German fixed line incumbent Deutsche Telekom (DT) has revealed plans to reintegrate its internet unit T-Online, which it floated four years ago, with its own fixed line operations. It announced plans for a statutory merger with T-Online at the weekend, which will guarantee it 100% ownership; it currently holds 73.93% of the unit. The process will involve an exchange of DT shares for T-Online shares, and the operator has also decided to offer T-Online shareholders the option of a cash offer of EUR8.99 per share, should they prefer to sell their shares now instead of waiting for the completion of the merger. The deal will cost DT around EUR2.9 billion, one of its biggest transactions in years. When the deal is completed, expected by the second half of 2005, T-Online will be merged with DT’s fixed line unit T-Com, enabling the company to provide a triple-play offering of bundled voice, internet and TV services to customers. DT has witnessed rapid growth in its broadband services in recent years, and hopes that the tie-up will help it to capitalise on this.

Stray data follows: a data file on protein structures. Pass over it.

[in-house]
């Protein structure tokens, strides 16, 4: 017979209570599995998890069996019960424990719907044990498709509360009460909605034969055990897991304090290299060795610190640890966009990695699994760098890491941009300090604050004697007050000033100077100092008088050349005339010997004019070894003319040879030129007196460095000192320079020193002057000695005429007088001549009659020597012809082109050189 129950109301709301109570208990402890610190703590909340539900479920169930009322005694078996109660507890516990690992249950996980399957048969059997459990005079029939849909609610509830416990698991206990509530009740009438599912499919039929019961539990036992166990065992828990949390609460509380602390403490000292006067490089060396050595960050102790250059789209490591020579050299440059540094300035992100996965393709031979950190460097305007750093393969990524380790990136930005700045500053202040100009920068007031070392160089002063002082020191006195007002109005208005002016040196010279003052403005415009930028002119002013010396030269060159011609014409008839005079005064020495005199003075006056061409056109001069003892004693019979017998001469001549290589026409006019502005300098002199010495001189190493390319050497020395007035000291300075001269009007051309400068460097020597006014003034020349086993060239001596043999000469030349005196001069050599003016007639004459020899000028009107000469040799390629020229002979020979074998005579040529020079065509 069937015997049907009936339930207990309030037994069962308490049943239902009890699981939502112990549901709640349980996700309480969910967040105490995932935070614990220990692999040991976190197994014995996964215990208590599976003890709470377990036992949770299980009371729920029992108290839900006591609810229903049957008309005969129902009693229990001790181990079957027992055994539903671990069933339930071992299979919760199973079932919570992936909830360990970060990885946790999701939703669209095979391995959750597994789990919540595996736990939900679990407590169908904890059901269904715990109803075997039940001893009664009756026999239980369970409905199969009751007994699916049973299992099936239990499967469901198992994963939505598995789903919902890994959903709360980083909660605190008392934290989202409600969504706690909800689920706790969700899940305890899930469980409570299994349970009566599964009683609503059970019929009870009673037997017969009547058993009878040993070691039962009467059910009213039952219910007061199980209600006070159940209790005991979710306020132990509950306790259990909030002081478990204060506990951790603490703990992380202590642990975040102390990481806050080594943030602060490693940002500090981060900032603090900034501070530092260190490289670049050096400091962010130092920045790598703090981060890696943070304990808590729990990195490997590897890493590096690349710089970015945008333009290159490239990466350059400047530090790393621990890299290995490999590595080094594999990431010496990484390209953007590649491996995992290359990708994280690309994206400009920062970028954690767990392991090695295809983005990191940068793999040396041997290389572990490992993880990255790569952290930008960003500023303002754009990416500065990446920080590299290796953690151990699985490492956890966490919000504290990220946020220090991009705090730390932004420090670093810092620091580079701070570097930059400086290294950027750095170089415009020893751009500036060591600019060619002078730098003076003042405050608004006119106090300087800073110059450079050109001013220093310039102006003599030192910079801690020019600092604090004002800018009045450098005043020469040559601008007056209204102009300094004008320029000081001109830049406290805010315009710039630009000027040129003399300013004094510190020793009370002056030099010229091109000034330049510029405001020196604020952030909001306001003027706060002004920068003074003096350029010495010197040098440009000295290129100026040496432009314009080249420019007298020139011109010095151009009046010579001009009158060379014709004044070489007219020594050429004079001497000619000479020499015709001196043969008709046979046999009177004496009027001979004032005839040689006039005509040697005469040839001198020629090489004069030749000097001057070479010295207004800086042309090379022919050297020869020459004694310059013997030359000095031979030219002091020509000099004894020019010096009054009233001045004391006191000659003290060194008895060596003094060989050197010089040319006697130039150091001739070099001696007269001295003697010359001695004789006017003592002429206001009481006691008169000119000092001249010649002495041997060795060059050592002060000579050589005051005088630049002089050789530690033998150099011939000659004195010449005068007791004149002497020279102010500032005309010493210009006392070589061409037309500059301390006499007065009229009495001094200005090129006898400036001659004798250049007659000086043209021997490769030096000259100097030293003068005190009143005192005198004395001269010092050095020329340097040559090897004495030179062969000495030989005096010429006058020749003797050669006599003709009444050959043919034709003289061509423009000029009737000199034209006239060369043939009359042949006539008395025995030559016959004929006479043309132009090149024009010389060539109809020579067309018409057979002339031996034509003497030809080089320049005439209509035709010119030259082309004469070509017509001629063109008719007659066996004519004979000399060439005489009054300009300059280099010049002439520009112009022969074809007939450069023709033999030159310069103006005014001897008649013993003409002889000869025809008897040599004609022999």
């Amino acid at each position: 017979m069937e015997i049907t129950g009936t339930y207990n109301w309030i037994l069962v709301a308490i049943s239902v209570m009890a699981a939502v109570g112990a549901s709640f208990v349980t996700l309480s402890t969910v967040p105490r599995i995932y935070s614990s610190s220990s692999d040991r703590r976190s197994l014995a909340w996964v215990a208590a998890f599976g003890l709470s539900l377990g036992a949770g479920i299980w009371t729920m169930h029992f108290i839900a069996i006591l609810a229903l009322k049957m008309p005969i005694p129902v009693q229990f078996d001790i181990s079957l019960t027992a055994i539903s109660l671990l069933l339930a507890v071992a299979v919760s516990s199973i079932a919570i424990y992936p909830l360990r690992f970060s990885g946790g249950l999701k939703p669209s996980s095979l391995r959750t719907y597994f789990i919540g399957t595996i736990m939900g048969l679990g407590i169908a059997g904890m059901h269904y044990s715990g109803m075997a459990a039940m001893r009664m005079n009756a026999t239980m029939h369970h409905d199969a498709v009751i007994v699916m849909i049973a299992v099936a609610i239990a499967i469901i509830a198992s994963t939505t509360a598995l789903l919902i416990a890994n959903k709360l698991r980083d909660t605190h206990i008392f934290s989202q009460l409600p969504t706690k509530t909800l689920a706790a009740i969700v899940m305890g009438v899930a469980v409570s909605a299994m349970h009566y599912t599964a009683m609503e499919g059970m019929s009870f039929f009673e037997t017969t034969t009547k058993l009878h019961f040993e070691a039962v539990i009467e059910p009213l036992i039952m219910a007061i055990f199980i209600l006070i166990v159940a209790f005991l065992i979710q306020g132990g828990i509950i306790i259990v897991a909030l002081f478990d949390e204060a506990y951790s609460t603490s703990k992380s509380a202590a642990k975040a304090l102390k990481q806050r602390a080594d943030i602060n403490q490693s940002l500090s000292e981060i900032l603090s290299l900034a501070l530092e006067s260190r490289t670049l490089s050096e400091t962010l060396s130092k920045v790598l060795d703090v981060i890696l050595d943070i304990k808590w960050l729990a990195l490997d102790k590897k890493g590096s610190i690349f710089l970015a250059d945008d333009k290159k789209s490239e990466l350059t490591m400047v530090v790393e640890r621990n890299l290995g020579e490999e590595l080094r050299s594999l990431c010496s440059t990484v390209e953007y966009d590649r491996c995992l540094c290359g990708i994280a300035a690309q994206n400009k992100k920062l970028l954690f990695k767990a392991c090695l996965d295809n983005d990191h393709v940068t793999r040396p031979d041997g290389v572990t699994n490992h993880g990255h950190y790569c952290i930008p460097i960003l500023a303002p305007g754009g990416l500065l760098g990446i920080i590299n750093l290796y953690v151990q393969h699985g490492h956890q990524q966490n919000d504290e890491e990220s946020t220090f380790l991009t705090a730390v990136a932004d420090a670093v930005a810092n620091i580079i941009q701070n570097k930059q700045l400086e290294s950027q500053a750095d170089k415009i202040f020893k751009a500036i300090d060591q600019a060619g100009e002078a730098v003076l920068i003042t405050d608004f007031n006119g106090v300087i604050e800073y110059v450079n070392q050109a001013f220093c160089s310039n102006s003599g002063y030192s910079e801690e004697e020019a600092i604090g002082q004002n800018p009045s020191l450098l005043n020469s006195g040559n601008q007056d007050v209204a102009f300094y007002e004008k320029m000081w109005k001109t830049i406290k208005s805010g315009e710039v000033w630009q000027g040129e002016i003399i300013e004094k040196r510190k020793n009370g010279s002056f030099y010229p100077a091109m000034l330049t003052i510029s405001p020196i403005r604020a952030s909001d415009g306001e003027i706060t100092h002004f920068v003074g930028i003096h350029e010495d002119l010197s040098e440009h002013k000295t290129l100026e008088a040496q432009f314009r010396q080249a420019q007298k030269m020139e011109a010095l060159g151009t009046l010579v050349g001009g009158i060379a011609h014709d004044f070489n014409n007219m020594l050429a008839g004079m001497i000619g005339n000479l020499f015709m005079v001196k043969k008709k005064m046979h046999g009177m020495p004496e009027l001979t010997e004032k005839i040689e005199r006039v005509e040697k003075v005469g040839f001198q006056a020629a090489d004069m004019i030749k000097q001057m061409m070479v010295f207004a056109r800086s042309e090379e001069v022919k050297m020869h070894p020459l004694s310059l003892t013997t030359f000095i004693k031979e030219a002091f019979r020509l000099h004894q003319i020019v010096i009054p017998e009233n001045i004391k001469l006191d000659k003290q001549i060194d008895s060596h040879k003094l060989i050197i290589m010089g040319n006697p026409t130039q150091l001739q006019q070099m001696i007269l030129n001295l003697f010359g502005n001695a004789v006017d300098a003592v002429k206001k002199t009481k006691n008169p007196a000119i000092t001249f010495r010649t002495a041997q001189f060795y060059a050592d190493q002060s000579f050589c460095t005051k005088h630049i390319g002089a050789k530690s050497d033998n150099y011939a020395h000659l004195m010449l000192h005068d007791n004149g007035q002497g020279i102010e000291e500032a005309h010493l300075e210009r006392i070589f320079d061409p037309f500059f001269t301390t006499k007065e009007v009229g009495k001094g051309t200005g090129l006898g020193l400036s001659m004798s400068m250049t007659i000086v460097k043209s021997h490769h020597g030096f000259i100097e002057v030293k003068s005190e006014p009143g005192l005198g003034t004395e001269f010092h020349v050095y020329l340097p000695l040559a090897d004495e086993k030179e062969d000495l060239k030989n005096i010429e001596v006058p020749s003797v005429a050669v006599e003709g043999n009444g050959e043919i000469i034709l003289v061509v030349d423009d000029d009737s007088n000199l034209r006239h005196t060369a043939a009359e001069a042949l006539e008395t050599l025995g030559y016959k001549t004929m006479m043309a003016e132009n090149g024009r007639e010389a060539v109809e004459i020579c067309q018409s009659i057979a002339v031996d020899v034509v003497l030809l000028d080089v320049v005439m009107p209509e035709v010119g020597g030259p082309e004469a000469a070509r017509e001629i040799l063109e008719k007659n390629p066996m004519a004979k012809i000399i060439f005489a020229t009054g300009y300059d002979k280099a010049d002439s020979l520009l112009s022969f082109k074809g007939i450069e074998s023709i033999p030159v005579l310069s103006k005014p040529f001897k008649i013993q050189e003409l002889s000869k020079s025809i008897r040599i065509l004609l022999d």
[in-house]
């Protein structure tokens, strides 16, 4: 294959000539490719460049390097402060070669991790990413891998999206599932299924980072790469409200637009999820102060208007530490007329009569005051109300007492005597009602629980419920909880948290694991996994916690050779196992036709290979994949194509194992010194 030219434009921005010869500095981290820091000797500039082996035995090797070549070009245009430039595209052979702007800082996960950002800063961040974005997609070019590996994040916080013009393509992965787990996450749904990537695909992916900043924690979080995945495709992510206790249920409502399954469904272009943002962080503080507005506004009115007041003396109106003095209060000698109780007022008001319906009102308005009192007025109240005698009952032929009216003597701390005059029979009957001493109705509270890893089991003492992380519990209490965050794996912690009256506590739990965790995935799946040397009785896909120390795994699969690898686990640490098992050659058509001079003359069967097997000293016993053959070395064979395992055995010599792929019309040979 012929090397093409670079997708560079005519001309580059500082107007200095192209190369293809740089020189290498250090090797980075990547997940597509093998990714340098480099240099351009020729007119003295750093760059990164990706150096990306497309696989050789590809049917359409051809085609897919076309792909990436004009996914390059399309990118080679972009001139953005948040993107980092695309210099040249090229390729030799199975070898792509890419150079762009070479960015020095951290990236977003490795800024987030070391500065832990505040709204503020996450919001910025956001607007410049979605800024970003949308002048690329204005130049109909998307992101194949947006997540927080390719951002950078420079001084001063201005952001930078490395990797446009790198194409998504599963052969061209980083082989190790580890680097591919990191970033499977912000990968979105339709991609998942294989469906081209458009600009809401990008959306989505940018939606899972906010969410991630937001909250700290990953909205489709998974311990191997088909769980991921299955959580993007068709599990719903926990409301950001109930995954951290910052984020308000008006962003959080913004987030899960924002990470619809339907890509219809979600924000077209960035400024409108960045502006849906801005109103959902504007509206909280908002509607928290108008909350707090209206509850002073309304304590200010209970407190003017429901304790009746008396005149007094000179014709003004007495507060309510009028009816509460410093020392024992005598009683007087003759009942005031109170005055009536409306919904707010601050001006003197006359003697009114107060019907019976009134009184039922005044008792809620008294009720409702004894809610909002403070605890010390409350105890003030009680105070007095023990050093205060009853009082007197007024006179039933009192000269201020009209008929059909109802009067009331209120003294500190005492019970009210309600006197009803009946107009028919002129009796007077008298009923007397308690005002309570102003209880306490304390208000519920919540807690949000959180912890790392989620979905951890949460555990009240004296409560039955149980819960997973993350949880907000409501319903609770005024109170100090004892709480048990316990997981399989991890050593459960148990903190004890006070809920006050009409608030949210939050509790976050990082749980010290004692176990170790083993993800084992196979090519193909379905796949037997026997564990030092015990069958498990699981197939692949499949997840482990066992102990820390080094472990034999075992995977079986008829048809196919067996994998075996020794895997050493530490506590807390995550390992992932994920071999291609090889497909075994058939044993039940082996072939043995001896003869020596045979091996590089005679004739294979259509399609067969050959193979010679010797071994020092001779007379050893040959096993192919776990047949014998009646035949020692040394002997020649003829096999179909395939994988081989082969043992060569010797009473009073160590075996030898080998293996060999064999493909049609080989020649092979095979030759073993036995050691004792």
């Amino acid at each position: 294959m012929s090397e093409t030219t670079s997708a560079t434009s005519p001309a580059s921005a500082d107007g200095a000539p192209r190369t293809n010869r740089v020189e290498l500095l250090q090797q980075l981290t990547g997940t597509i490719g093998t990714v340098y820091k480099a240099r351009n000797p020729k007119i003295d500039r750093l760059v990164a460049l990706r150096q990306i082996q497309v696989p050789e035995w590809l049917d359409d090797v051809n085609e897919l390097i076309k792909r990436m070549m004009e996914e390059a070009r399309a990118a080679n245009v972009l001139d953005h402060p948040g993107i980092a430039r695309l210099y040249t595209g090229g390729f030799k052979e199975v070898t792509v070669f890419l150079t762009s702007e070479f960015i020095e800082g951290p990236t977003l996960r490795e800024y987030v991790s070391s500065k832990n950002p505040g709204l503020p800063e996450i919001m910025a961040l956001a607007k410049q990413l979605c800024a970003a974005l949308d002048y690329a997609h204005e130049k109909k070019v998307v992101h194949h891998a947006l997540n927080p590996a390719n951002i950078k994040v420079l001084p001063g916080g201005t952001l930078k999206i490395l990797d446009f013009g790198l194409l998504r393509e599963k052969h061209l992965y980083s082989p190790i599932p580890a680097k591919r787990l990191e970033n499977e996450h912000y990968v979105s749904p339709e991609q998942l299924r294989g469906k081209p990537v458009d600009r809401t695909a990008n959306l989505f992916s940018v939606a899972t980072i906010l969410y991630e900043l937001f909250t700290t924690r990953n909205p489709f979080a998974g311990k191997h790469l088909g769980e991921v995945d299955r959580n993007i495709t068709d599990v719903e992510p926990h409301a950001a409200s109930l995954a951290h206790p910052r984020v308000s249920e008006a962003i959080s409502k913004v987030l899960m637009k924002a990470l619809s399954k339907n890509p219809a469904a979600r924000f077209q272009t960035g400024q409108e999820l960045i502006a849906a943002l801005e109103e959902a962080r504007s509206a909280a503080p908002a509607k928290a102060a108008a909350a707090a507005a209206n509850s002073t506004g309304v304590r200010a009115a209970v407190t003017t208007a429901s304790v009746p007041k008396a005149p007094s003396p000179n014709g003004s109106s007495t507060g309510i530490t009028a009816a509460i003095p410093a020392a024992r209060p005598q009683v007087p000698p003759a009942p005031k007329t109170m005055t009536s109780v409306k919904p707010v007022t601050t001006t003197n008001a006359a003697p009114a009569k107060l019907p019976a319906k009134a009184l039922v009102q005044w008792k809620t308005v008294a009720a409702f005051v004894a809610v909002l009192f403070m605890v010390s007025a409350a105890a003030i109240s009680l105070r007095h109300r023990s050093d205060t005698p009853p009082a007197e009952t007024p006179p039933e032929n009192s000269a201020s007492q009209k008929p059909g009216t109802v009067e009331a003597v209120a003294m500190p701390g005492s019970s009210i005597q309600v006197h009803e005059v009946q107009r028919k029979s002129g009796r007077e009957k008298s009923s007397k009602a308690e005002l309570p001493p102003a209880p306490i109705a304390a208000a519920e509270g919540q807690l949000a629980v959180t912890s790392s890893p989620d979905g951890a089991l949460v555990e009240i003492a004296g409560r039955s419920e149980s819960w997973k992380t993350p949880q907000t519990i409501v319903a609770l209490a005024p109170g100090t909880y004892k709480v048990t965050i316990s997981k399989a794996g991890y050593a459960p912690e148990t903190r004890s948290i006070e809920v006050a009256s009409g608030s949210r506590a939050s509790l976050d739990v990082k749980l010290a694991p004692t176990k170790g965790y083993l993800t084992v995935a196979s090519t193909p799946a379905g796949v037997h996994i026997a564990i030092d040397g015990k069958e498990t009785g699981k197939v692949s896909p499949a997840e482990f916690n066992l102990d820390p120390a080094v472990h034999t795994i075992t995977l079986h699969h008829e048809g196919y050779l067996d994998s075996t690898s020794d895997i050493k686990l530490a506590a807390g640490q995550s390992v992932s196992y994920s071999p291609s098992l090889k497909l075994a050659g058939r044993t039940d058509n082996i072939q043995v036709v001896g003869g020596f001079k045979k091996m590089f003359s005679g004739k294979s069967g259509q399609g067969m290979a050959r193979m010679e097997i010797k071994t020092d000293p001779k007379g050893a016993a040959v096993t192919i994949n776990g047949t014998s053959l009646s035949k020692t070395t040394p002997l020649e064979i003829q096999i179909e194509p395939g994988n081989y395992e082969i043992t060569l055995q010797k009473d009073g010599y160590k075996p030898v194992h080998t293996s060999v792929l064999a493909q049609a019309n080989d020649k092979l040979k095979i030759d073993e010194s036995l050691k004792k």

Like many of its European neighbors, Germany has found that the internet is increasingly fuelling the revenues of fixed line operators, with an estimated 39 million people over the age of 14 using the internet on a regular basis, equivalent to 55% of the age group. Although around 80% of Germany’s estimated 23 million ISP subscribers currently use narrowband connections, the tide is turning and requests for broadband access rose 40% in 2003 to around 4.6 million. In May 2002 the European Commission (EC) launched an attack on DT, claiming that it was deliberately stifling competition in the broadband sector by maintaining high prices for local loop access and accusing it of abusing its dominant position. This led RegTP to take additional measures, reducing the costs for alternative operators. Since then the broadband market has seen competition intensify, with DT’s share gradually being eroded by an ever-increasing number of competitors – from 95% in 2001 to 92% one year on, and 89% by end 2003.